People often talk about inflation and inflation rates, but what impact does it have on your life, both day-to-day and in the long term? What is inflation actually and how is it measured?
Simply put, inflation is the increase in the cost of goods and services over time. It means that an item that costs R20 in 2020 may cost more in 2021, and you’ll get less for R100 next year than you could this year.
How inflation is measured
The Consumer Price Index measures the changing cost of a fixed ‘basket’ of goods and services that have been chosen to be representative of South African households’ expenses. This comparison in the price over time is an indicator of inflation.
Causes of inflation
Inflation is related to supply and demand – goods and services are produced (supply) in order to meet a demand for them, and the amount of demand can determine the price charged.
There are two basic types of inflation:
Demand-pull inflation – the total demand for goods and services goes up faster than the ability to produce those goods and services, meaning that suppliers can now increase their prices as demand is high.
Cost-push inflation – the cost of producing goods and services increases, meaning that suppliers need to charge more in order to make a profit. For example, when the fuel price goes up, so does the cost of transporting goods, resulting in consumers needing to pay more for the goods to cover that increased transportation cost.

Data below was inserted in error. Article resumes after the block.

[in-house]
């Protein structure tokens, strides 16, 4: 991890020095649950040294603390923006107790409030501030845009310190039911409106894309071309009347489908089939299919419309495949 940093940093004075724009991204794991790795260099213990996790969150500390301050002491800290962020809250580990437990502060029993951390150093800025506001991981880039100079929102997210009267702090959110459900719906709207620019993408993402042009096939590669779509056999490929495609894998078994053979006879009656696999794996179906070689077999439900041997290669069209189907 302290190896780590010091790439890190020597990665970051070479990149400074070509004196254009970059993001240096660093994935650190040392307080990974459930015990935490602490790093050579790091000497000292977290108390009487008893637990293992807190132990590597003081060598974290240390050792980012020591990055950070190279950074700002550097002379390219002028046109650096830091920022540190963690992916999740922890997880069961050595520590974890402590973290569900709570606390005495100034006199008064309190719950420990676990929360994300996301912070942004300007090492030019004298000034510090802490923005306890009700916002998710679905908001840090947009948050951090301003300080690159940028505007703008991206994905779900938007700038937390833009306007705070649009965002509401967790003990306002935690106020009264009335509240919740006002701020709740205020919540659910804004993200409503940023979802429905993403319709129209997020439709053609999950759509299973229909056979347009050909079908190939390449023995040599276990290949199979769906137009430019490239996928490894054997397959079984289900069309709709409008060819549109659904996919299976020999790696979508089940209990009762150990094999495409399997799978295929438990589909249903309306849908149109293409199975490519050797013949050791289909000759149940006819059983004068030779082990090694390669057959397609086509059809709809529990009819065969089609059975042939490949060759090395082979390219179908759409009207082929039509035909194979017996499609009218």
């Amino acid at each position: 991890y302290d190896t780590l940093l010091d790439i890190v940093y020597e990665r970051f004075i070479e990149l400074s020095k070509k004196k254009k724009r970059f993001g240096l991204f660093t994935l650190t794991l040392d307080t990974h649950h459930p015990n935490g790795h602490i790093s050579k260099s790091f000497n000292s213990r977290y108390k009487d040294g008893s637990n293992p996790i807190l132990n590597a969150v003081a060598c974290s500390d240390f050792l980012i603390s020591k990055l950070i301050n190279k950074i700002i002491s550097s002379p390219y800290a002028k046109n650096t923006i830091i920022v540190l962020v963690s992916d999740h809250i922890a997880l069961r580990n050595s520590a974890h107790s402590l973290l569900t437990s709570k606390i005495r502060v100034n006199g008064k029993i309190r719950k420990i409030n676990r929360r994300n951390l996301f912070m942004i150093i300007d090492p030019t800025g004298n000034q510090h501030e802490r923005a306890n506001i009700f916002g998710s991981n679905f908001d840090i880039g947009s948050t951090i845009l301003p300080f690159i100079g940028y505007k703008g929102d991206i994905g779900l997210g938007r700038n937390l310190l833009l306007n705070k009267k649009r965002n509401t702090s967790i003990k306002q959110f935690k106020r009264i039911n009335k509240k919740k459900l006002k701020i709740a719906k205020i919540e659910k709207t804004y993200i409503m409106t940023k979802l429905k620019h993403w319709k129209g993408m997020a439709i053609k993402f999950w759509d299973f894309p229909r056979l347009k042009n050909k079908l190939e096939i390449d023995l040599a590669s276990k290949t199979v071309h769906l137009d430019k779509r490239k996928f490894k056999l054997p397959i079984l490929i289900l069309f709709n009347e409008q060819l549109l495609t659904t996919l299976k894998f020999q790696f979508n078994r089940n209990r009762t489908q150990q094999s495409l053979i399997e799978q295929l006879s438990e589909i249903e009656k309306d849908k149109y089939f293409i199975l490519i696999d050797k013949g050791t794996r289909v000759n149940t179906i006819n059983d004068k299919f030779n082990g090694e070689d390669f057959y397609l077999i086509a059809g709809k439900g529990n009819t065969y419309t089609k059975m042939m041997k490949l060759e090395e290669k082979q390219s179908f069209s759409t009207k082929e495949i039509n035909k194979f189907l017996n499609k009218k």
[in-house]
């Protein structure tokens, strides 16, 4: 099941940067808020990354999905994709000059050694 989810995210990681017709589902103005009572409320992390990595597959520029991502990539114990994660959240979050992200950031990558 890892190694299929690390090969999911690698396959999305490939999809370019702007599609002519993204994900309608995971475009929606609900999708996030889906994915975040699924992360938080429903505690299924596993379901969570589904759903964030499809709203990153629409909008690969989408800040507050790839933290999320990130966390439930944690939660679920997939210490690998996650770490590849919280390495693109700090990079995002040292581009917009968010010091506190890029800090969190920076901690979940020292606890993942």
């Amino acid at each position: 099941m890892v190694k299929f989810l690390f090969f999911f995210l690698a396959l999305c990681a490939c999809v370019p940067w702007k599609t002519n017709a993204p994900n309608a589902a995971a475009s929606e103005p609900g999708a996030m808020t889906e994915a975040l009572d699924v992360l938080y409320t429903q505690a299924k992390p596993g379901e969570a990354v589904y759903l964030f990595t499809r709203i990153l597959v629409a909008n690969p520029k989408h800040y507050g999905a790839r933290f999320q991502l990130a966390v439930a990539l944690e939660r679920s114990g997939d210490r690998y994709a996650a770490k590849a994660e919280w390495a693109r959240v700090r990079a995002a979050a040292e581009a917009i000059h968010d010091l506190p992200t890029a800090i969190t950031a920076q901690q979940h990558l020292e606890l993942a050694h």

Of course, price changes are very complicated, and it can sometimes be difficult to pinpoint the exact cause for inflation.
Impact of inflation
Inflation affects not only your everyday life but also long-term savings such as retirement funds. The amount you’re saving now won’t go as far in the future when you need to use it. So, it’s vital that your retirement planning takes this into account – it’s wise to talk to a financial advisor about what types of investments are more likely to be able to beat inflation.
Find out how inflation affects buying a car.
Learn more about saving for retirement.
Your car’s value goes down over time.